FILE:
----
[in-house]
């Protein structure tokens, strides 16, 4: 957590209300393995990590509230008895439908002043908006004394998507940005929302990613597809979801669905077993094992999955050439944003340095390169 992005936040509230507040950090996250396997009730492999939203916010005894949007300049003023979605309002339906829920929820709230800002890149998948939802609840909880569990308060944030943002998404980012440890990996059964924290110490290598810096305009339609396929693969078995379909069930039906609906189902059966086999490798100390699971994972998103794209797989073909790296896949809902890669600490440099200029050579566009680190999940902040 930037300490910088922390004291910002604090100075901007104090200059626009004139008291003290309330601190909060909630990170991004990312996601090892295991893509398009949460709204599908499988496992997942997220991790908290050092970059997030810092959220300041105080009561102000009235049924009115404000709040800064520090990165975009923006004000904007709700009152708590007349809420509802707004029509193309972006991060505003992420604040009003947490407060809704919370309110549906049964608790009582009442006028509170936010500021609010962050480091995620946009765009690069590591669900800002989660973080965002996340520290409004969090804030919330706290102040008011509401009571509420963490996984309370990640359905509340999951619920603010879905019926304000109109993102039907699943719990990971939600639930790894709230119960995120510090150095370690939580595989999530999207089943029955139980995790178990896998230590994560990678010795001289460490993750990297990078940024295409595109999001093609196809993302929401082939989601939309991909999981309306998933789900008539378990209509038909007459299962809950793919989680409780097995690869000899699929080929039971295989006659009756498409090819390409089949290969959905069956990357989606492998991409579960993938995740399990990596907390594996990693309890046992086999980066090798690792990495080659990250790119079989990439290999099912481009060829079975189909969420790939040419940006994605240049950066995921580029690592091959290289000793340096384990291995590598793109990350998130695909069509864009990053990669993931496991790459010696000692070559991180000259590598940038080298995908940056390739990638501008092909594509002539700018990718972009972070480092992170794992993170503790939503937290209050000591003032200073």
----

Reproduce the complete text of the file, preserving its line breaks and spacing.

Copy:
[in-house]
């Protein structure tokens, strides 16, 4: 957590209300393995990590509230008895439908002043908006004394998507940005929302990613597809979801669905077993094992999955050439944003340095390169 992005936040509230507040950090996250396997009730492999939203916010005894949007300049003023979605309002339906829920929820709230800002890149998948939802609840909880569990308060944030943002998404980012440890990996059964924290110490290598810096305009339609396929693969078995379909069930039906609906189902059966086999490798100390699971994972998103794209797989073909790296896949809902890669600490440099200029050579566009680190999940902040 930037300490910088922390004291910002604090100075901007104090200059626009004139008291003290309330601190909060909630990170991004990312996601090892295991893509398009949460709204599908499988496992997942997220991790908290050092970059997030810092959220300041105080009561102000009235049924009115404000709040800064520090990165975009923006004000904007709700009152708590007349809420509802707004029509193309972006991060505003992420604040009003947490407060809704919370309110549906049964608790009582009442006028509170936010500021609010962050480091995620946009765009690069590591669900800002989660973080965002996340520290409004969090804030919330706290102040008011509401009571509420963490996984309370990640359905509340999951619920603010879905019926304000109109993102039907699943719990990971939600639930790894709230119960995120510090150095370690939580595989999530999207089943029955139980995790178990896998230590994560990678010795001289460490993750990297990078940024295409595109999001093609196809993302929401082939989601939309991909999981309306998933789900008539378990209509038909007459299962809950793919989680409780097995690869000899699929080929039971295989006659009756498409090819390409089949290969959905069956990357989606492998991409579960993938995740399990990596907390594996990693309890046992086999980066090798690792990495080659990250790119079989990439290999099912481009060829079975189909969420790939040419940006994605240049950066995921580029690592091959290289000793340096384990291995590598793109990350998130695909069509864009990053990669993931496991790459010696000692070559991180000259590598940038080298995908940056390739990638501008092909594509002539700018990718972009972070480092992170794992993170503790939503937290209050000591003032200073």